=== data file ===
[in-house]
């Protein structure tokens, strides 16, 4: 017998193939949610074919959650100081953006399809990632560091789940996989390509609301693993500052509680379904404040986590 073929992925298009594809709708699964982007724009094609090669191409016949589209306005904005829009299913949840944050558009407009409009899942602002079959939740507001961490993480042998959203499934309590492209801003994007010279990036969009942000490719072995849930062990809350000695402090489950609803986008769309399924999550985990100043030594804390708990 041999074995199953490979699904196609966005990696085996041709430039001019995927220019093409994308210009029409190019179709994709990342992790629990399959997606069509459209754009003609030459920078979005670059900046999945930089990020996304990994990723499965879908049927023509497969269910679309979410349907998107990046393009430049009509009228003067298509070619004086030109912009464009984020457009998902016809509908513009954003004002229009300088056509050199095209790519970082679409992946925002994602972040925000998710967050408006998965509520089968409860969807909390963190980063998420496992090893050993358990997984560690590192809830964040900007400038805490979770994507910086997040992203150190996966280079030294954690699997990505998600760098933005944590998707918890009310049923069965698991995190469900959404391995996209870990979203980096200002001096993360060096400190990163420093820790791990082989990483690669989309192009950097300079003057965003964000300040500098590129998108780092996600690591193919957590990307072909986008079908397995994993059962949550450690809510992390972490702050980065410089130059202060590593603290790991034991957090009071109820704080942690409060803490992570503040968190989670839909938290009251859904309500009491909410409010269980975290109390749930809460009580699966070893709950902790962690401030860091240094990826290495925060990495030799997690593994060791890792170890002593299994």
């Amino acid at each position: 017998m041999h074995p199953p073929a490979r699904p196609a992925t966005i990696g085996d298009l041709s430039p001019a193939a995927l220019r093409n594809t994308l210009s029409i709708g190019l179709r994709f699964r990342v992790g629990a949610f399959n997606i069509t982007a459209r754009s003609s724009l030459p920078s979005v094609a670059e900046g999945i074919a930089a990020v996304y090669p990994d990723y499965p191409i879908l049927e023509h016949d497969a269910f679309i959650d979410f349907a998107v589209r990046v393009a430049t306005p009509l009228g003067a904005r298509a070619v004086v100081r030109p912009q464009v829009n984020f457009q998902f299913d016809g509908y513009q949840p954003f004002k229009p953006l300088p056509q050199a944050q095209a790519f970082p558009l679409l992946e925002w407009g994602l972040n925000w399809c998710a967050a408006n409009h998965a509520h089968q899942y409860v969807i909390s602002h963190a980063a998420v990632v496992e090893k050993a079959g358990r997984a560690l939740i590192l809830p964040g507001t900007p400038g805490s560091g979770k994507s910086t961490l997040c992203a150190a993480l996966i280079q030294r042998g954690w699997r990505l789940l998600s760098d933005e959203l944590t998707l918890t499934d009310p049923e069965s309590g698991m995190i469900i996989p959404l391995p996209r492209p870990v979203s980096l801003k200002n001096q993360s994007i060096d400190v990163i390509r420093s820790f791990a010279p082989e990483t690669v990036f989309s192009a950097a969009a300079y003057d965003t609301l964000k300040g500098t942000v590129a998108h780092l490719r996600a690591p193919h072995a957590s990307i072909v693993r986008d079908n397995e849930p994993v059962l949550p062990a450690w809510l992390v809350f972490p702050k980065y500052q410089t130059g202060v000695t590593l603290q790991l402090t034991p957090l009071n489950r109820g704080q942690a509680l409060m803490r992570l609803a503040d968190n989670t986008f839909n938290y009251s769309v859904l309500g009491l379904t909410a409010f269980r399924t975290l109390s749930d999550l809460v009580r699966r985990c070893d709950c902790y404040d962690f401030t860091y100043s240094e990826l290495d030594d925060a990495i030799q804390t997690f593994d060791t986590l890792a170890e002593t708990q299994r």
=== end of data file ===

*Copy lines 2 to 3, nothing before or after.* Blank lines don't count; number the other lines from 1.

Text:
């Protein structure tokens, strides 16, 4: 017998193939949610074919959650100081953006399809990632560091789940996989390509609301693993500052509680379904404040986590 073929992925298009594809709708699964982007724009094609090669191409016949589209306005904005829009299913949840944050558009407009409009899942602002079959939740507001961490993480042998959203499934309590492209801003994007010279990036969009942000490719072995849930062990809350000695402090489950609803986008769309399924999550985990100043030594804390708990 041999074995199953490979699904196609966005990696085996041709430039001019995927220019093409994308210009029409190019179709994709990342992790629990399959997606069509459209754009003609030459920078979005670059900046999945930089990020996304990994990723499965879908049927023509497969269910679309979410349907998107990046393009430049009509009228003067298509070619004086030109912009464009984020457009998902016809509908513009954003004002229009300088056509050199095209790519970082679409992946925002994602972040925000998710967050408006998965509520089968409860969807909390963190980063998420496992090893050993358990997984560690590192809830964040900007400038805490979770994507910086997040992203150190996966280079030294954690699997990505998600760098933005944590998707918890009310049923069965698991995190469900959404391995996209870990979203980096200002001096993360060096400190990163420093820790791990082989990483690669989309192009950097300079003057965003964000300040500098590129998108780092996600690591193919957590990307072909986008079908397995994993059962949550450690809510992390972490702050980065410089130059202060590593603290790991034991957090009071109820704080942690409060803490992570503040968190989670839909938290009251859904309500009491909410409010269980975290109390749930809460009580699966070893709950902790962690401030860091240094990826290495925060990495030799997690593994060791890792170890002593299994």
């Amino acid at each position: 017998m041999h074995p199953p073929a490979r699904p196609a992925t966005i990696g085996d298009l041709s430039p001019a193939a995927l220019r093409n594809t994308l210009s029409i709708g190019l179709r994709f699964r990342v992790g629990a949610f399959n997606i069509t982007a459209r754009s003609s724009l030459p920078s979005v094609a670059e900046g999945i074919a930089a990020v996304y090669p990994d990723y499965p191409i879908l049927e023509h016949d497969a269910f679309i959650d979410f349907a998107v589209r990046v393009a430049t306005p009509l009228g003067a904005r298509a070619v004086v100081r030109p912009q464009v829009n984020f457009q998902f299913d016809g509908y513009q949840p954003f004002k229009p953006l300088p056509q050199a944050q095209a790519f970082p558009l679409l992946e925002w407009g994602l972040n925000w399809c998710a967050a408006n409009h998965a509520h089968q899942y409860v969807i909390s602002h963190a980063a998420v990632v496992e090893k050993a079959g358990r997984a560690l939740i590192l809830p964040g507001t900007p400038g805490s560091g979770k994507s910086t961490l997040c992203a150190a993480l996966i280079q030294r042998g954690w699997r990505l789940l998600s760098d933005e959203l944590t998707l918890t499934d009310p049923e069965s309590g698991m995190i469900i996989p959404l391995p996209r492209p870990v979203s980096l801003k200002n001096q993360s994007i060096d400190v990163i390509r420093s820790f791990a010279p082989e990483t690669v990036f989309s192009a950097a969009a300079y003057d965003t609301l964000k300040g500098t942000v590129a998108h780092l490719r996600a690591p193919h072995a957590s990307i072909v693993r986008d079908n397995e849930p994993v059962l949550p062990a450690w809510l992390v809350f972490p702050k980065y500052q410089t130059g202060v000695t590593l603290q790991l402090t034991p957090l009071n489950r109820g704080q942690a509680l409060m803490r992570l609803a503040d968190n989670t986008f839909n938290y009251s769309v859904l309500g009491l379904t909410a409010f269980r399924t975290l109390s749930d999550l809460v009580r699966r985990c070893d709950c902790y404040d962690f401030t860091y100043s240094e990826l290495d030594d925060a990495i030799q804390t997690f593994d060791t986590l890792a170890e002593t708990q299994r």